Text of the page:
To that point, Ms. Amos provided a bleak assessment of the numbers, indicating that some 5.2 million people across the country were now in need of assistance, including the 3.6 million Iraqis living in areas under the control of ISIL.
Despite the infusion of $500 million from the Saudi Arabia and resources provided by other donors early on in the crisis, the head of the UN Office for the Coordination of Humanitarian Affairs (OCHA) told the 15-member Council that "much more help is urgently required," particularly as winter fast approaches.
According to the latest estimates, a minimum of 450,000 people, including 225,000 children, need warm winter clothes and shoes and 300,000 need blankets, stoves and other non-food item support.
Ms. Amos said that ongoing insecurity and fighting was preventing UN efforts from reaching all those in need of assistance, especially as the number of 2 million internally displaced persons continues to rise. Moreover, she reminded the Council that the crisis afflicting Iraq belonged to the wider international community and was part of "a regional catastrophe which we have a collective responsibility to address."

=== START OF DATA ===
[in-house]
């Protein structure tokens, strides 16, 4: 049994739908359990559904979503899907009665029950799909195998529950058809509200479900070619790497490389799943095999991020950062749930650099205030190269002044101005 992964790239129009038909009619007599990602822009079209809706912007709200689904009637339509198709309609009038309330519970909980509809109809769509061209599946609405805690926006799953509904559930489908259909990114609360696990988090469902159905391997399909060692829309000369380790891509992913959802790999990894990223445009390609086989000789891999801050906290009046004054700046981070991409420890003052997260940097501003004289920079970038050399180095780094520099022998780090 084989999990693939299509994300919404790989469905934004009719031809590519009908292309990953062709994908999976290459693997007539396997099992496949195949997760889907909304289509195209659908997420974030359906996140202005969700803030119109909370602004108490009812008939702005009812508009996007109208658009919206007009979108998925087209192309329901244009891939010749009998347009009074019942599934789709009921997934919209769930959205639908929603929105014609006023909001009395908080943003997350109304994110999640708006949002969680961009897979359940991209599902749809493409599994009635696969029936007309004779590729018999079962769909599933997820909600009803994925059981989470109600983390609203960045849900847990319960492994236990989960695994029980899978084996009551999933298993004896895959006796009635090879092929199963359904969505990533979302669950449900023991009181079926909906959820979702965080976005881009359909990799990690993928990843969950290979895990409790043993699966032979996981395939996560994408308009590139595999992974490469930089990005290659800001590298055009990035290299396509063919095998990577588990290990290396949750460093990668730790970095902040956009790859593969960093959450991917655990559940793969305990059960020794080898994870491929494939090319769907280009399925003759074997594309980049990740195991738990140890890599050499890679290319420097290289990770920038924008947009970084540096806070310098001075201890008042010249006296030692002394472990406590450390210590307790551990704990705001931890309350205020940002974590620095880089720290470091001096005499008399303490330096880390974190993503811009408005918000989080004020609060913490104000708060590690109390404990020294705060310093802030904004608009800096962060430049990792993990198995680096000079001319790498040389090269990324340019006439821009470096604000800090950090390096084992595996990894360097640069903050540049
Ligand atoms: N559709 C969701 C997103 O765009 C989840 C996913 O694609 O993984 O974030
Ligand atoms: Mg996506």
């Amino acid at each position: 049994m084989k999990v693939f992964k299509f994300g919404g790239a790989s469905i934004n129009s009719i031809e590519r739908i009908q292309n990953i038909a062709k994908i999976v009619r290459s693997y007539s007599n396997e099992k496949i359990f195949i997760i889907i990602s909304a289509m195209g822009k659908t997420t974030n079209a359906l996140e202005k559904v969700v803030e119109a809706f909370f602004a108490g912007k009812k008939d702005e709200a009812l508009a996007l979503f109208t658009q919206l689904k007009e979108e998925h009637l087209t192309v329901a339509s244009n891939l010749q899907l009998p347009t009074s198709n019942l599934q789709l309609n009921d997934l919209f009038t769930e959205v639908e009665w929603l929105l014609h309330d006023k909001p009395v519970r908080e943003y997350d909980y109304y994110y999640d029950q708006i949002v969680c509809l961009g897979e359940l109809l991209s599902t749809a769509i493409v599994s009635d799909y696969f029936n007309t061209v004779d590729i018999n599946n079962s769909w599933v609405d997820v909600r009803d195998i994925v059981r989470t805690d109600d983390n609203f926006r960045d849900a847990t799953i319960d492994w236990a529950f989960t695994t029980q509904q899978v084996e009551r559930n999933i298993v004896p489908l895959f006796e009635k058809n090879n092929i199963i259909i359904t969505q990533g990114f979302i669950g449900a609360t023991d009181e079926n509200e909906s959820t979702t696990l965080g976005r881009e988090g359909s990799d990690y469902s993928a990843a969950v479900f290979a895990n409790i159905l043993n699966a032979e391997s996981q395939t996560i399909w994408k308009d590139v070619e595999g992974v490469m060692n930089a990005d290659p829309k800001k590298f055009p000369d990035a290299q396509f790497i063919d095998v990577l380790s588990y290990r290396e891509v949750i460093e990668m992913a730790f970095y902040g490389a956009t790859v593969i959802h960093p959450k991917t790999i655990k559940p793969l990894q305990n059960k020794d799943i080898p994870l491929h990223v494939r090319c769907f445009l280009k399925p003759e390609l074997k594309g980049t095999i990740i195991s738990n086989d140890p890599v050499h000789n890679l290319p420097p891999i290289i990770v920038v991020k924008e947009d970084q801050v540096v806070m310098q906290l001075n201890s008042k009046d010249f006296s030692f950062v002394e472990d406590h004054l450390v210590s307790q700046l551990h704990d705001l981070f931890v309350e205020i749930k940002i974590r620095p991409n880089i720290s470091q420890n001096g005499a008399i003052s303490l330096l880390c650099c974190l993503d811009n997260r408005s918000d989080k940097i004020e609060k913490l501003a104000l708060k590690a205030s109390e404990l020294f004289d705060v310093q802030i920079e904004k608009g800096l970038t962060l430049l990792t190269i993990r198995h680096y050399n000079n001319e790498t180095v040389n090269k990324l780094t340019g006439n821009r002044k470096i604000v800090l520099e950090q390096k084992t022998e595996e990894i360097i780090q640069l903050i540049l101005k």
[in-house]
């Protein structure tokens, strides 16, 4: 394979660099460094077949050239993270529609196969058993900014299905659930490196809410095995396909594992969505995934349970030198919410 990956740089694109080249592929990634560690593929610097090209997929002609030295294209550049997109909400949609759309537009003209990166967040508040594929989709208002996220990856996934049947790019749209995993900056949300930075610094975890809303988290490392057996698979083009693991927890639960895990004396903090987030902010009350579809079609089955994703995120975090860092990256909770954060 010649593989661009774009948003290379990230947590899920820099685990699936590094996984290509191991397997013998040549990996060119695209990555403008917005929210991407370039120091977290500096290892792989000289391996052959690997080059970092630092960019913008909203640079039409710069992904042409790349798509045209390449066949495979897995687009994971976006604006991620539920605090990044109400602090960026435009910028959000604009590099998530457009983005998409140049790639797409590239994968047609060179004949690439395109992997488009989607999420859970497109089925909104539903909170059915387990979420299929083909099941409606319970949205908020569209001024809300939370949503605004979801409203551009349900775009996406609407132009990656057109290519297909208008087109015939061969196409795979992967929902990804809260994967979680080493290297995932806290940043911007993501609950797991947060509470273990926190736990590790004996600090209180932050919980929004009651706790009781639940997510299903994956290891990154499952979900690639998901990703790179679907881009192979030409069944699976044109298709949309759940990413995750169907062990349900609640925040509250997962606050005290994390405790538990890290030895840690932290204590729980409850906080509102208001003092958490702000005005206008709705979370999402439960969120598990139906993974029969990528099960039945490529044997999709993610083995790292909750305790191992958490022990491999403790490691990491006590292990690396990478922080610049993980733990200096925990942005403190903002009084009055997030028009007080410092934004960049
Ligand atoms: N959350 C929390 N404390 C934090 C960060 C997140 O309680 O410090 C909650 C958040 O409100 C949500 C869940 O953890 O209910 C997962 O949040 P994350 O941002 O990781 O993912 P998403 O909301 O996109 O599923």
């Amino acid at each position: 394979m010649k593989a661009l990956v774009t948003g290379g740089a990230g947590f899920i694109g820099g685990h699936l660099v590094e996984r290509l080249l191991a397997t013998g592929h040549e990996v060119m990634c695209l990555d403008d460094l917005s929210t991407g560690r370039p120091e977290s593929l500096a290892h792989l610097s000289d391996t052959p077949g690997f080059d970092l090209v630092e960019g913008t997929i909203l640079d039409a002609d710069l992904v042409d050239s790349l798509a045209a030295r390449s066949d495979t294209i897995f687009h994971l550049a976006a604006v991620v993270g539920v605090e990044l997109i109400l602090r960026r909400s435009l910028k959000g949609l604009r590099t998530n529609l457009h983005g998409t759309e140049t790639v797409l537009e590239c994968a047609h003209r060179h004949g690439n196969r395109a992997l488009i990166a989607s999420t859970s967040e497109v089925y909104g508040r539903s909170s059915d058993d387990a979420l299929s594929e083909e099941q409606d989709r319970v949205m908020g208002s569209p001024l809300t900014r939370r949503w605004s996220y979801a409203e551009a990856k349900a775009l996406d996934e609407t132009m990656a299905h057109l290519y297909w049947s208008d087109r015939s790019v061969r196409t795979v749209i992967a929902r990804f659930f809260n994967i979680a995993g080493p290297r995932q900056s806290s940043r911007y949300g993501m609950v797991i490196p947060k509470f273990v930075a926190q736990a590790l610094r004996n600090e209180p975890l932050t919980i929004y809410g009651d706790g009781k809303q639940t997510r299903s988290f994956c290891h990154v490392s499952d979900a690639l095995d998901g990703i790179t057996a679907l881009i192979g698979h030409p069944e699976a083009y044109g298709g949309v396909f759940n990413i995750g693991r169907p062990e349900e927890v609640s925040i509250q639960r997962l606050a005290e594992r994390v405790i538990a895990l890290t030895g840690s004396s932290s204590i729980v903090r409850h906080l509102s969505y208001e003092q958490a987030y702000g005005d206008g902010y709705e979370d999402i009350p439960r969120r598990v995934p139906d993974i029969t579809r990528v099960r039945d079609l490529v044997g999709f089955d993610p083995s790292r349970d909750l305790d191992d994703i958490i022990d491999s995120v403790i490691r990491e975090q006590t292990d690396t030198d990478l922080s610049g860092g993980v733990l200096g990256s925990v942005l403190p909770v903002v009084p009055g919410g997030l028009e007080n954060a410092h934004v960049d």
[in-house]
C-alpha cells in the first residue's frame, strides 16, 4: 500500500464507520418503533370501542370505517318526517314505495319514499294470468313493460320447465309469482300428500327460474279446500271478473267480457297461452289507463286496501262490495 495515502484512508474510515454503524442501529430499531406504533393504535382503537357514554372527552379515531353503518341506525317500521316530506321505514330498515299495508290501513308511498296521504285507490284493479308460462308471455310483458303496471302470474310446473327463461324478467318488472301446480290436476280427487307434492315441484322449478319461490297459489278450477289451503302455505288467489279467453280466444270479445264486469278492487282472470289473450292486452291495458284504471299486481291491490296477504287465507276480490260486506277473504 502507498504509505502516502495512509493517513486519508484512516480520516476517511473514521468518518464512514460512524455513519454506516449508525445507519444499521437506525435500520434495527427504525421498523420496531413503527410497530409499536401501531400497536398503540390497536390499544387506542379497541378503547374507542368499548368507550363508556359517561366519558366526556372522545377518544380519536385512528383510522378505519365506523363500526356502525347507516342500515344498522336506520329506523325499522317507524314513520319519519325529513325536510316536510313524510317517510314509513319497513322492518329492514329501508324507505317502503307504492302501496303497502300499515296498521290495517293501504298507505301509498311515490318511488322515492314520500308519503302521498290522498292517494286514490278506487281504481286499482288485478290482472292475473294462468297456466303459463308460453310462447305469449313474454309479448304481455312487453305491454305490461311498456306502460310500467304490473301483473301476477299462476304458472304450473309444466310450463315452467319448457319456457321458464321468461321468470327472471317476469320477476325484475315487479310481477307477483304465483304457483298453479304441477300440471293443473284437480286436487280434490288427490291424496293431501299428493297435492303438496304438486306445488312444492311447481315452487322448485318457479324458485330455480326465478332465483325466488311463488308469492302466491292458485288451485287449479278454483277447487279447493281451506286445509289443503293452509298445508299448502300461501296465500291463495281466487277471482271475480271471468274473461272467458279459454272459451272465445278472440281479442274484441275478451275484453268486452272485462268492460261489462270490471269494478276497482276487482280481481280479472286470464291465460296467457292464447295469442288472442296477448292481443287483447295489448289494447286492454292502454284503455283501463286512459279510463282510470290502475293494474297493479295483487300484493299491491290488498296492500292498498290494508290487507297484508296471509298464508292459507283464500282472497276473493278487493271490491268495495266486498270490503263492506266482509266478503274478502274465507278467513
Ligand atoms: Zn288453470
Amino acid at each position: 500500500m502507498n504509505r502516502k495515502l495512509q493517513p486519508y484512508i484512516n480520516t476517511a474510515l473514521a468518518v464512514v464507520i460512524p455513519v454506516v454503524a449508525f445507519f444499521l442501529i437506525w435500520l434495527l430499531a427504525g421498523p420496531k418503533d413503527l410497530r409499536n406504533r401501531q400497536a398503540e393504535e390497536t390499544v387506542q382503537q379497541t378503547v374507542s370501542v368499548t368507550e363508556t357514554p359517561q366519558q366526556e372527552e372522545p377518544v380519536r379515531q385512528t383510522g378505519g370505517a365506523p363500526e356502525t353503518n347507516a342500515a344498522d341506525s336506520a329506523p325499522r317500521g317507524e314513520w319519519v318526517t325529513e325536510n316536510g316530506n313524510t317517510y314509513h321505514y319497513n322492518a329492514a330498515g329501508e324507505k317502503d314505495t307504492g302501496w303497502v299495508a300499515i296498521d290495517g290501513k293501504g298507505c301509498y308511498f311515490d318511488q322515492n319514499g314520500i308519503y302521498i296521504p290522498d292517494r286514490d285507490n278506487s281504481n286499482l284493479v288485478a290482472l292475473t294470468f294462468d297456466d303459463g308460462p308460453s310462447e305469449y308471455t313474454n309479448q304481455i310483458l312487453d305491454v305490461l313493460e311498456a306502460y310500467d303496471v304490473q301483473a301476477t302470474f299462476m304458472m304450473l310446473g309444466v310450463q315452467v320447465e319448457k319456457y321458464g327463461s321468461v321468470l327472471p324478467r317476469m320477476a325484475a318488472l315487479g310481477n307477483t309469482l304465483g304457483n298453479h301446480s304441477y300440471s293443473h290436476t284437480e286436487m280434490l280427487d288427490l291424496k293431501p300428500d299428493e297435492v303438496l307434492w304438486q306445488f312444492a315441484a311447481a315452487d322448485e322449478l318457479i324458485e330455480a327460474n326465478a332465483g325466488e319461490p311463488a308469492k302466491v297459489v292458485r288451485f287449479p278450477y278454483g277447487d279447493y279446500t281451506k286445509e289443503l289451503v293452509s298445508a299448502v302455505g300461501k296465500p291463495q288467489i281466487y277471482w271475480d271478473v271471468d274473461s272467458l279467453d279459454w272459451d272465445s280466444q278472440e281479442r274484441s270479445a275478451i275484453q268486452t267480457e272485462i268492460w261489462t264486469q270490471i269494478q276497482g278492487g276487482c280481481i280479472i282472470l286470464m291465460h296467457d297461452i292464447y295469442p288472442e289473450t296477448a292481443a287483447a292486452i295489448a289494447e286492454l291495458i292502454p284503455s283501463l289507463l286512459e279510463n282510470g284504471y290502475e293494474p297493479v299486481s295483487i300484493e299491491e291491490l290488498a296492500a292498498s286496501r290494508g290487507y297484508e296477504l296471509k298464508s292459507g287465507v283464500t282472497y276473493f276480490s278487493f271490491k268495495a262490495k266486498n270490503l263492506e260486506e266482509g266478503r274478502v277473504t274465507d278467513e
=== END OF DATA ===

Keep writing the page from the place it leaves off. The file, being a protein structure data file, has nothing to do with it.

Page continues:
The international community has, in fact, ramped up its efforts to repel ISIL's advance with international forces deployed to Iraq to assist the Government in its military campaign against the militants.
But, in his briefing, Mr. Zeid cautioned against adopting a full-fledged military approach in quashing the group, adding that "little attention has been paid to the underlying struggle for minds."
"I therefore query whether it is possible to bomb an ideology like this into submission, or hope it can just vaporize at the end of a judge's gavel. ISIL may weaken or wither, it is true, but it will likely be replaced by another Takfiri group," he said.
"Thought must therefore be undermined by thought. And takfirism, must be thwarted by an approach to life couched in those principles and laws binding all of us, a system which will be more successful and enriching because it is open to the multiple realities of all human beings."